The Dow Jones Industrial Average fell 103 points Thursday in a volatile day of trading that saw early gains turn negative by closing. Photo by John Angelillo/UPI | License Photo
May 12 (UPI) -- The Dow Jones Industrial Average fell for the sixth consecutive day amid a volatile day of trading Thursday.
The blue-chip Dow closed the day down 103.81 points, or 0.33%, after it was up as much as 80 points at session highs, while the Nasdaq Composite eked out gains, closing the day up 0.059%, after it was up 1.6% at session highs.
The S&P 500 fell 0.13% to 3,930.08, its lowest point in 2022, leaving it more than 18% off its 52-week high and on the brink of bear market territory.
The Nasdaq is the only one of the three major indexes that have declined more than 30% from a record high.
"Even if you say we're in a bear market, there's rallies within bear markets that can be very sharp," Truist's Keith Lerner said.
"I think, at least short-term, and given how oversold we are and given that we're starting to see people nibble at some of these areas that have been the most beaten up, I think that's at least a silver lining in a sea of red and gloom over the last couple of days."
Heavily shorted names including popular "meme stocks" GameStop and AMC climbed more than 30% and 20%, respectively, before pulling gains back. GameStop closed up 10.13% and AMC rose 8.06%.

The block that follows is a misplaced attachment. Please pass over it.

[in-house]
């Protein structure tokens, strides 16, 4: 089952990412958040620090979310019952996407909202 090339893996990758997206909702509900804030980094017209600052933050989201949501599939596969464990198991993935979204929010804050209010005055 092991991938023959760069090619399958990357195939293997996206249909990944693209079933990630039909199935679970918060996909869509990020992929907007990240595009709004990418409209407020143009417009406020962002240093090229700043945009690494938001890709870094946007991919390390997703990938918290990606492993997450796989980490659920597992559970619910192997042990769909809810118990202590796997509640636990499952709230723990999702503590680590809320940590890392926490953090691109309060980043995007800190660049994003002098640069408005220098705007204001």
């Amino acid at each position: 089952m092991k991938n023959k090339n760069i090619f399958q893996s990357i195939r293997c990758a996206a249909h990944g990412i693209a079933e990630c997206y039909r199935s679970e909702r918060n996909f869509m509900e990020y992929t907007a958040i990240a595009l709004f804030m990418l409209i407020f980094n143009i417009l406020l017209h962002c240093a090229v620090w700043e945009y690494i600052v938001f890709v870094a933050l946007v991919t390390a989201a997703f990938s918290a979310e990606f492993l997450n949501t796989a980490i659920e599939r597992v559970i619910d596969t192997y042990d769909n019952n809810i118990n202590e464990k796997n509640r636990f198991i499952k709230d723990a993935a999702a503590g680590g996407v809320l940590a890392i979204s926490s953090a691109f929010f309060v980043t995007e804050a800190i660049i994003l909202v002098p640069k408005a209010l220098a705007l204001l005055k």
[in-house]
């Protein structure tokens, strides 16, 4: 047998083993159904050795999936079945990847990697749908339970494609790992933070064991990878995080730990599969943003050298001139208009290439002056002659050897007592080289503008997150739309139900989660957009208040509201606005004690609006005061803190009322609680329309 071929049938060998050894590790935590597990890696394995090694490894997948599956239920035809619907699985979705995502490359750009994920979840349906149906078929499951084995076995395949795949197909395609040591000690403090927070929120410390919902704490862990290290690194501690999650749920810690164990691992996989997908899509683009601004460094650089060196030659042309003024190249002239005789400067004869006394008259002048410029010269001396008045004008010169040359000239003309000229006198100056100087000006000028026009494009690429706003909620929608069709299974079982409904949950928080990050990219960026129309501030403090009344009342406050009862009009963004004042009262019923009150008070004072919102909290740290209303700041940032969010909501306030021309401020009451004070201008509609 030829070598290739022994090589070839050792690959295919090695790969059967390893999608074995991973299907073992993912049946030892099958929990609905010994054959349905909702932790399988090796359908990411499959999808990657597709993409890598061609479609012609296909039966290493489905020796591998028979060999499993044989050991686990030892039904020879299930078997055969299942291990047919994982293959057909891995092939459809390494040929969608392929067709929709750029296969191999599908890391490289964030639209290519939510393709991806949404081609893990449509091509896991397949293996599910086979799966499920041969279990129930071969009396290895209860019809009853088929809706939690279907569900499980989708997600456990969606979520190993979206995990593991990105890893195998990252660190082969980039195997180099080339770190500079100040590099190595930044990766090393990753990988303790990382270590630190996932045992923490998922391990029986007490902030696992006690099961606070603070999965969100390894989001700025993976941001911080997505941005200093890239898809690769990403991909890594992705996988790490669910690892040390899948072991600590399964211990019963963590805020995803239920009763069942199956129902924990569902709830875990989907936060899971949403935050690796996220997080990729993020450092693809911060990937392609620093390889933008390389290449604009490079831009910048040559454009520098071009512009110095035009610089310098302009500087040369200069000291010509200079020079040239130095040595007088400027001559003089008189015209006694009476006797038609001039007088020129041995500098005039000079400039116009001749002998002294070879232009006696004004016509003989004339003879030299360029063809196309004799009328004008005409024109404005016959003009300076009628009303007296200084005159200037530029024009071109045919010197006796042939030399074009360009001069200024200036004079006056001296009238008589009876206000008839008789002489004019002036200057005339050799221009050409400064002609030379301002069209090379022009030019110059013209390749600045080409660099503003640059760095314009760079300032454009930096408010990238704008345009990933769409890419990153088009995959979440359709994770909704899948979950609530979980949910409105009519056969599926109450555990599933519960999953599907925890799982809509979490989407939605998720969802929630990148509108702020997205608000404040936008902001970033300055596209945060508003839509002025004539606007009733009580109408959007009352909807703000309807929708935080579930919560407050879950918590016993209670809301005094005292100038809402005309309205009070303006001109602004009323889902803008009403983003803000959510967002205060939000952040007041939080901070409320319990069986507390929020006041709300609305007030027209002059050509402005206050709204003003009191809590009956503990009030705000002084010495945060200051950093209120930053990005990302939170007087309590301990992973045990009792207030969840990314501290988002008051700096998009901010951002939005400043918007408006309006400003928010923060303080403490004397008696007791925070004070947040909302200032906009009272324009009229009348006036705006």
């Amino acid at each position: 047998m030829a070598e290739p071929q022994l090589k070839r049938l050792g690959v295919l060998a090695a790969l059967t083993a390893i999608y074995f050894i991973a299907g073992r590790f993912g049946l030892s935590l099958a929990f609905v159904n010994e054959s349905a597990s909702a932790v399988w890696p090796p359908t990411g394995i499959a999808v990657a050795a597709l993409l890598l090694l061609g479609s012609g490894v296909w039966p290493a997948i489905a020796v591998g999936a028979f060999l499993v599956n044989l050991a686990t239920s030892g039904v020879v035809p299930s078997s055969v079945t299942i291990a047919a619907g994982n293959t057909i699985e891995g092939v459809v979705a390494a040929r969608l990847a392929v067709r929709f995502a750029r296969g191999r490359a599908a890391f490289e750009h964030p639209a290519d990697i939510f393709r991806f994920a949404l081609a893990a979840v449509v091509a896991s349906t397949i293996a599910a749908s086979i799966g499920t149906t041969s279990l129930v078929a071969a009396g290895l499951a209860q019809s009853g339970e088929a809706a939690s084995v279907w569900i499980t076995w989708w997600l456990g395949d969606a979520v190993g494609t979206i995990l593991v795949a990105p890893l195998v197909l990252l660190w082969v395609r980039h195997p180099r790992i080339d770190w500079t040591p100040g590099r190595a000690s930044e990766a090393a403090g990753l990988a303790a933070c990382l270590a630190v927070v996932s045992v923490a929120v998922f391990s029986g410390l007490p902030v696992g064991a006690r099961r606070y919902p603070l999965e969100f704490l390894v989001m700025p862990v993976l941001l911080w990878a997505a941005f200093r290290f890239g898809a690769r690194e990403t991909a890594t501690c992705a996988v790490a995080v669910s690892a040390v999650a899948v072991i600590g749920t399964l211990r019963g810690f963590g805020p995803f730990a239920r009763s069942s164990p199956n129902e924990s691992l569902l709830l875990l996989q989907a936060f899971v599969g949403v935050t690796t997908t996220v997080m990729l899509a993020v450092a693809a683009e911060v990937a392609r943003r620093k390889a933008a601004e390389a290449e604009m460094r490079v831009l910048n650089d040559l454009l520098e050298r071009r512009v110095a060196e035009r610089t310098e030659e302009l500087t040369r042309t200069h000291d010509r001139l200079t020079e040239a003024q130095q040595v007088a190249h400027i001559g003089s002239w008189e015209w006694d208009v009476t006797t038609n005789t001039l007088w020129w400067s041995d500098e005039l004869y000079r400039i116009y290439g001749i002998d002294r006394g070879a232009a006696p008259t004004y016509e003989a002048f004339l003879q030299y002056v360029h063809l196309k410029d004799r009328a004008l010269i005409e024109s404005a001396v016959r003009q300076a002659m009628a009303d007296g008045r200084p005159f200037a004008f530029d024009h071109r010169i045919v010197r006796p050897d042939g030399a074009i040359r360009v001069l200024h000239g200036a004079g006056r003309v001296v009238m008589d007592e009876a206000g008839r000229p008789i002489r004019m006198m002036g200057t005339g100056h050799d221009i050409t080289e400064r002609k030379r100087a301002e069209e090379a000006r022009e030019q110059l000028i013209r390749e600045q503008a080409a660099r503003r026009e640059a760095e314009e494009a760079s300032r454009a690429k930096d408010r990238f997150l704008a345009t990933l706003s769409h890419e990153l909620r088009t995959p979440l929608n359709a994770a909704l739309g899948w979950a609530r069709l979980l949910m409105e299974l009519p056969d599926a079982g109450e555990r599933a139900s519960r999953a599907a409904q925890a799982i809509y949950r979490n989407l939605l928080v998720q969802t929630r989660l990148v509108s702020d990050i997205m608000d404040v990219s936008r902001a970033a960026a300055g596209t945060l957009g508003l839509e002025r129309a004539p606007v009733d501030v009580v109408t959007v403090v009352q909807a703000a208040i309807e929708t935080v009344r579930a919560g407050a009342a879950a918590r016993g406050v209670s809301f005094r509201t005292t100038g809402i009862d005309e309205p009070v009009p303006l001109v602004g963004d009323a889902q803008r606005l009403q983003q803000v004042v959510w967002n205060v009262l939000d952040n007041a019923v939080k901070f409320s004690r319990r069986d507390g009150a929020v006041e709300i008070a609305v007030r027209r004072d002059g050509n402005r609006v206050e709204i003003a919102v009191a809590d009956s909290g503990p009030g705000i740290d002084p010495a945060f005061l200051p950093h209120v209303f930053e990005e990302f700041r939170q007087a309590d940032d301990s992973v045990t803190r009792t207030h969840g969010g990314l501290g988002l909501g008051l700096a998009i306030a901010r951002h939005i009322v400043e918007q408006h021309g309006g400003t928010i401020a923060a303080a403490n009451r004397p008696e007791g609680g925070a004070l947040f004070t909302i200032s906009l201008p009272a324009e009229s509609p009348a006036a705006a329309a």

Shares of Disney fell 0.86% after warning of COVID-19 impacts on parks in Asia despite beating earnings expectations on Wednesday.
Apple stock fell 2.69%, while Amazon and Facebook parent, Meta, each rose more than 1%.
Multiple factors weighed on the markets Thursday as bitcoin values fell below $26,000 for the first time in more than a year following a sell-off that wiped out more than $200 billion from the crypto market in a single day.
Shares of stock trading app Robinhood also more than 30% in after-hours trading as Sam Bankman-Fried, CEO of of crypto exchange FTX, purchased a 7.6% stake in the company, according to an SEC filing.
Meanwhile, the Labor Department reported that unemployment filings last week rose by 203,000, surpassing 200,000 for the first time since February, and its Producer Price Index showed that wholesale prices climbed by 11% from April 2021 through last month.
Investors also still were processing the April Consumer Price Index -- which shows the average change in prices for goods and services -- increased by 0.3% last month, while the increase over the past 12 months was 8.3%.
"Inflation appears to be entrenched within many areas of the economy and regardless if we have witnessed inflation peak, a persistently slow grind lower will be more problematic for the Fed to simultaneously cool inflation without tipping the economy into recession," Charlie Ripley, a senior investment strategist at Allianz Investment Management, said in an emailed note, according to Yahoo Finance.